We currently rely on the manufacturers of our product and product candidates to purchase from third-party suppliers the materials necessary to produce the compounds for our nonclinical studies and clinical trials, and we rely, or will rely, on these other manufacturers for commercial distribution of our product candidates for which we may obtain regulatory approval. Suppliers may not sell these materials to our manufacturers at the time we need them or on commercially reasonable terms and all such prices are susceptible to fluctuations in price and availability due to transportation costs, government regulations, price controls and changes in economic climate or other foreseen circumstances. We do not have any control over the process or timing of the acquisition of these materials by our manufacturers. We may enter into agreements to purchase certain materials and provide them to our manufacturers, with all the risks and uncertainties of supply associated with those purchases. If we or our manufacturers are unable to obtain these materials for our nonclinical studies and clinical trials, product testing and potential regulatory approval of our product candidates would be delayed, significantly impacting our ability to develop and commercialize our product candidates. If our manufacturers or we are unable to purchase these materials for commercial distribution of our product or, after regulatory approval has been obtained, our product candidates, the commercial launch of our product and product candidates, if approved, would be delayed or there would be a shortage in supply, which would materially affect our ability to generate revenues from the sale of our product or product candidates.

We rely on clinical data and results obtained by third parties that could ultimately prove to be inaccurate or unreliable.

As part of our strategy to mitigate development risk, we seek to develop product candidates with validated mechanisms of action and we utilize biomarkers to assess potential clinical efficacy early in the development process. This strategy necessarily relies upon clinical data and other results obtained by third parties that may ultimately prove to be inaccurate or unreliable. Further, such clinical data and results may be based on products or product candidates that are significantly different from our product candidates. If the third-party data and results we rely upon prove to be inaccurate, unreliable or not applicable to our product candidates, we could make inaccurate assumptions and conclusions about our product candidates and our research and development efforts could be compromised.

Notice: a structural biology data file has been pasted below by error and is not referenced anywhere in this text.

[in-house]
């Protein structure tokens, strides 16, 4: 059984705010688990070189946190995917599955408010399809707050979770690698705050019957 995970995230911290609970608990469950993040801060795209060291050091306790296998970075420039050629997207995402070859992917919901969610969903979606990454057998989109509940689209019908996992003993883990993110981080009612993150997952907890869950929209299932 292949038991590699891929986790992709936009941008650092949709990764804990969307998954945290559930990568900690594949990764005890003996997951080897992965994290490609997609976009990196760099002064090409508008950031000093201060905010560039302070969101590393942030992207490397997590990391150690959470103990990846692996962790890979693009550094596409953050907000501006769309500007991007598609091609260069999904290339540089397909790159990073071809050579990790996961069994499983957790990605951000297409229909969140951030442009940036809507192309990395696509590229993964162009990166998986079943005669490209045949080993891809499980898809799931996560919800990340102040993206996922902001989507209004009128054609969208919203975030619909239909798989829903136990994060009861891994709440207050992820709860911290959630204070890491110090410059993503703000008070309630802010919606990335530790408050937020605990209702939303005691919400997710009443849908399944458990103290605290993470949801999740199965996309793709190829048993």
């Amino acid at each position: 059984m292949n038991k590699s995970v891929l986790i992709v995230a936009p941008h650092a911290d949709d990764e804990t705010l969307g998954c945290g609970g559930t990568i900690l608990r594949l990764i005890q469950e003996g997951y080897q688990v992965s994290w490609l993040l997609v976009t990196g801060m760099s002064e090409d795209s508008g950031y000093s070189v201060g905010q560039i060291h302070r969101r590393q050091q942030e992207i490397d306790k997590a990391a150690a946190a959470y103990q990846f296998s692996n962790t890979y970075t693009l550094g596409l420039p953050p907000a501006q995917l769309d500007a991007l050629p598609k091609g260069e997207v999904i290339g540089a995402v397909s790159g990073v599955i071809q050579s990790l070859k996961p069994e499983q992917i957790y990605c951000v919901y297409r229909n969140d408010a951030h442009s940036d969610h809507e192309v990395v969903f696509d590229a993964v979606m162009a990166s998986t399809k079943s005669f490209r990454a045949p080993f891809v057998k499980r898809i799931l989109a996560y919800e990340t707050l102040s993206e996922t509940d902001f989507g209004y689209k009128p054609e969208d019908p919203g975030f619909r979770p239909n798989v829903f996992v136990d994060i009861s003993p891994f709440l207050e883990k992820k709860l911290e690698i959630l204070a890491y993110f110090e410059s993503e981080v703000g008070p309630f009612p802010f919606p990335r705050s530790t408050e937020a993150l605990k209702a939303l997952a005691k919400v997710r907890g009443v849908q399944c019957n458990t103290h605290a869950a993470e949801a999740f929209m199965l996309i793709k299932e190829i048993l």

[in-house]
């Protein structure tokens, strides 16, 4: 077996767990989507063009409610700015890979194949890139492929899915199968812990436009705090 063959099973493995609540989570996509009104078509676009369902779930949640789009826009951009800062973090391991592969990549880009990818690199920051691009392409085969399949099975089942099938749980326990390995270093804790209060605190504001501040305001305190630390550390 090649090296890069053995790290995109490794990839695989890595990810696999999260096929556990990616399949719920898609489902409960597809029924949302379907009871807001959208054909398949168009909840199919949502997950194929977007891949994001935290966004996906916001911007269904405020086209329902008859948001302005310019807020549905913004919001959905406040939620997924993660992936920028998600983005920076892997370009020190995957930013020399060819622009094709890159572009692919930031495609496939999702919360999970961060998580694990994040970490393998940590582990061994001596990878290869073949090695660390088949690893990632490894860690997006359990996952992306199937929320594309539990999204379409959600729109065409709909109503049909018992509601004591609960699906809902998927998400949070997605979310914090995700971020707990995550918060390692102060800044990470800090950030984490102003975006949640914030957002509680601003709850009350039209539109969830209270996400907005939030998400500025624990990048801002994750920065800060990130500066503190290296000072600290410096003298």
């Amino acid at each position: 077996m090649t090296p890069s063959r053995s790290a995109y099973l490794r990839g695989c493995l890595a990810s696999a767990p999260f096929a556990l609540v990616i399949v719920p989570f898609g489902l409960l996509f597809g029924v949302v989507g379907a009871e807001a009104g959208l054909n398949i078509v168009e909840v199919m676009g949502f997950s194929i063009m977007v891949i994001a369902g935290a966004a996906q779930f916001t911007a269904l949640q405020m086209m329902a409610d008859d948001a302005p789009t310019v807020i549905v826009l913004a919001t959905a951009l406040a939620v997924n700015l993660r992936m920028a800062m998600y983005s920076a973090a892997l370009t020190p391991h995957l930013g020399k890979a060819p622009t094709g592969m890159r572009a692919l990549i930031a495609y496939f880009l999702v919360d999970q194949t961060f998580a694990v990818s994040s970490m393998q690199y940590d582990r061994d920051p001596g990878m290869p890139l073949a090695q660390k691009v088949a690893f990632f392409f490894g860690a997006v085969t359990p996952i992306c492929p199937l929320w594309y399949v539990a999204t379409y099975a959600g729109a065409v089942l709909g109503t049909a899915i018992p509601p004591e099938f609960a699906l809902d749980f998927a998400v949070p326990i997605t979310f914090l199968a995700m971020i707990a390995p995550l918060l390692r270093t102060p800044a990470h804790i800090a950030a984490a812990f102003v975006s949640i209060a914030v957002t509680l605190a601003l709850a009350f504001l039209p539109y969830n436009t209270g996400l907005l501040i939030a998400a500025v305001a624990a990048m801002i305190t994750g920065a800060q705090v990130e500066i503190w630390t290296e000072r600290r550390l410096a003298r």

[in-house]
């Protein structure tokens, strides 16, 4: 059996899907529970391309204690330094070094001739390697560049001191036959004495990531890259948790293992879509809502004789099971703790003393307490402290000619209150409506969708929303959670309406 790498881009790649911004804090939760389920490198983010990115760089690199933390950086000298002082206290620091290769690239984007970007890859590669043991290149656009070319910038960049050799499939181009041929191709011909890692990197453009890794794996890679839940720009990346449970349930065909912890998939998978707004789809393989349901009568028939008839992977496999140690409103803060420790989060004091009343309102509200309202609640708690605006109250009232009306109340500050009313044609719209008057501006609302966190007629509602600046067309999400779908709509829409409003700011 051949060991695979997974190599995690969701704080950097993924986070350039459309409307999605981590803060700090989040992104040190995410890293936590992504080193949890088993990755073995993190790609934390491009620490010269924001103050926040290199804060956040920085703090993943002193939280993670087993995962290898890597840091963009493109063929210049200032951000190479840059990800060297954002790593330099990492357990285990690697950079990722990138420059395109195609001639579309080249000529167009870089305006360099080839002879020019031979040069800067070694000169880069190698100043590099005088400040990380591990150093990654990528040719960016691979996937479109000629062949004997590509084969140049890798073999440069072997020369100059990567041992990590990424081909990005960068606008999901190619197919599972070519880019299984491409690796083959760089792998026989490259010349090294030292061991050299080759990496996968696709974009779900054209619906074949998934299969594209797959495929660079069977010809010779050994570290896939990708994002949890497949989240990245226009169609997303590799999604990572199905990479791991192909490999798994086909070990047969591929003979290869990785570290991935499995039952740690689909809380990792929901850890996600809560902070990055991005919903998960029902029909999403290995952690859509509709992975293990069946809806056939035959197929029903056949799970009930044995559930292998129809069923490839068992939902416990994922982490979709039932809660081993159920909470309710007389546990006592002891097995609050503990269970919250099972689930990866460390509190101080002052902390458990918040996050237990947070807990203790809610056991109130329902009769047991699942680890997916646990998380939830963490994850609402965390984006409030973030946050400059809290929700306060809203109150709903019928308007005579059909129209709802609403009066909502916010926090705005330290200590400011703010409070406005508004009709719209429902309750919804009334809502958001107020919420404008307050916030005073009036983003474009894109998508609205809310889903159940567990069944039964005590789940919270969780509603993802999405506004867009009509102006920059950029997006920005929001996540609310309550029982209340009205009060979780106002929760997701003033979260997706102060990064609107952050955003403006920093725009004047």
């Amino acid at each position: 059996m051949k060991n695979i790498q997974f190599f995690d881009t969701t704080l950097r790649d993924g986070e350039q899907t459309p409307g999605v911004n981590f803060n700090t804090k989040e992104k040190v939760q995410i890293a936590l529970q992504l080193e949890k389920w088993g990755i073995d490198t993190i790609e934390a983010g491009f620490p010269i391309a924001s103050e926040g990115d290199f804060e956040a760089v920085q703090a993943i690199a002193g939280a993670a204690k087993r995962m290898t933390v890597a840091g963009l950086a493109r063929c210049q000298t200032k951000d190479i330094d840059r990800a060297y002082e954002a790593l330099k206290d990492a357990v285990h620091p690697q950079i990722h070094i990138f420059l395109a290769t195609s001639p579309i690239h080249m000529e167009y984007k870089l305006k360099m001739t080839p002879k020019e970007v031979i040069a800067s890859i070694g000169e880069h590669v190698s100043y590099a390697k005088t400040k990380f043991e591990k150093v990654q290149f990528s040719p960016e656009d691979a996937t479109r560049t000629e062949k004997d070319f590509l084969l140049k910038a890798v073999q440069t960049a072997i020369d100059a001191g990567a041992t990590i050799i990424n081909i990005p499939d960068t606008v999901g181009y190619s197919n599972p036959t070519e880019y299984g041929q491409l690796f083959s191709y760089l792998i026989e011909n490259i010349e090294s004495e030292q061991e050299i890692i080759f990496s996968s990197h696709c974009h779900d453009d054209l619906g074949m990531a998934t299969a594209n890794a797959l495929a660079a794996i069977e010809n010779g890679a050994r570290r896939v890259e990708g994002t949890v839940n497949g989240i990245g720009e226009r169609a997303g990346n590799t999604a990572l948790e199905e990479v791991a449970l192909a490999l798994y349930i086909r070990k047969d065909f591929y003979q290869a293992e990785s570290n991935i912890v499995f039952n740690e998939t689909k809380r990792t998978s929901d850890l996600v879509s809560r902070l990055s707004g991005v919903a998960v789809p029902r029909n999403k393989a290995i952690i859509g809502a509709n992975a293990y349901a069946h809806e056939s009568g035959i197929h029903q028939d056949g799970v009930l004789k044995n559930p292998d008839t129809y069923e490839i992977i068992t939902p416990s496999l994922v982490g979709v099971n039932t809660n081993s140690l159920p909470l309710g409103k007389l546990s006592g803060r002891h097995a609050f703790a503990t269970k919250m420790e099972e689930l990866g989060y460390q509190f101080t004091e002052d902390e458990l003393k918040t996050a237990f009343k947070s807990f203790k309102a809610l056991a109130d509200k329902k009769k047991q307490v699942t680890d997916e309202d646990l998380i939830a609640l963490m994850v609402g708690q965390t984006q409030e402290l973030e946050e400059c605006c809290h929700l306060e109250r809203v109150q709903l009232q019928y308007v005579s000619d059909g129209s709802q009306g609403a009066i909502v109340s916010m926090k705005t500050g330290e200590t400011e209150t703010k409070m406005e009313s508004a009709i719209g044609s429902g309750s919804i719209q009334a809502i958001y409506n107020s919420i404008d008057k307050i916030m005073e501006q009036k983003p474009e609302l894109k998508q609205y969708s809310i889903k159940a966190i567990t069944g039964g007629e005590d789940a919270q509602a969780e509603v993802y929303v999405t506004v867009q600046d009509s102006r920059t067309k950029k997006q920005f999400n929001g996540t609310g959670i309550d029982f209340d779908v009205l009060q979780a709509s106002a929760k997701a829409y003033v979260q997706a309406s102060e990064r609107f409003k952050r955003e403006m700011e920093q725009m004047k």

Risks Related to Our Intellectual Property

If we are unable to obtain and maintain patent protection for our technology and products or if the scope of the patent protection obtained is not sufficiently broad, our competitors could develop and commercialize technology and products similar or identical to ours, and our ability to successfully commercialize our technology and products may be impaired.

Our success depends in large part on our ability to obtain and maintain patent protection in the United States and other countries with respect to our product candidates. We seek to protect our proprietary position by filing patent applications in the United States and abroad related to our product candidates.

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The patent prosecution process is expensive and time-consuming, and we may not be able to file and prosecute all necessary or desirable patent applications at a reasonable cost or in a timely manner. It is also possible that we will fail to identify patentable aspects of our research and development output before it is too late to obtain patent protection. Should we enter into collaborations with third parties, we may be required to consult with or cede control to collaborators regarding the prosecution, maintenance and enforcement of our patents. Therefore, these patents and applications may not be prosecuted and enforced in a manner consistent with the best interests of our business.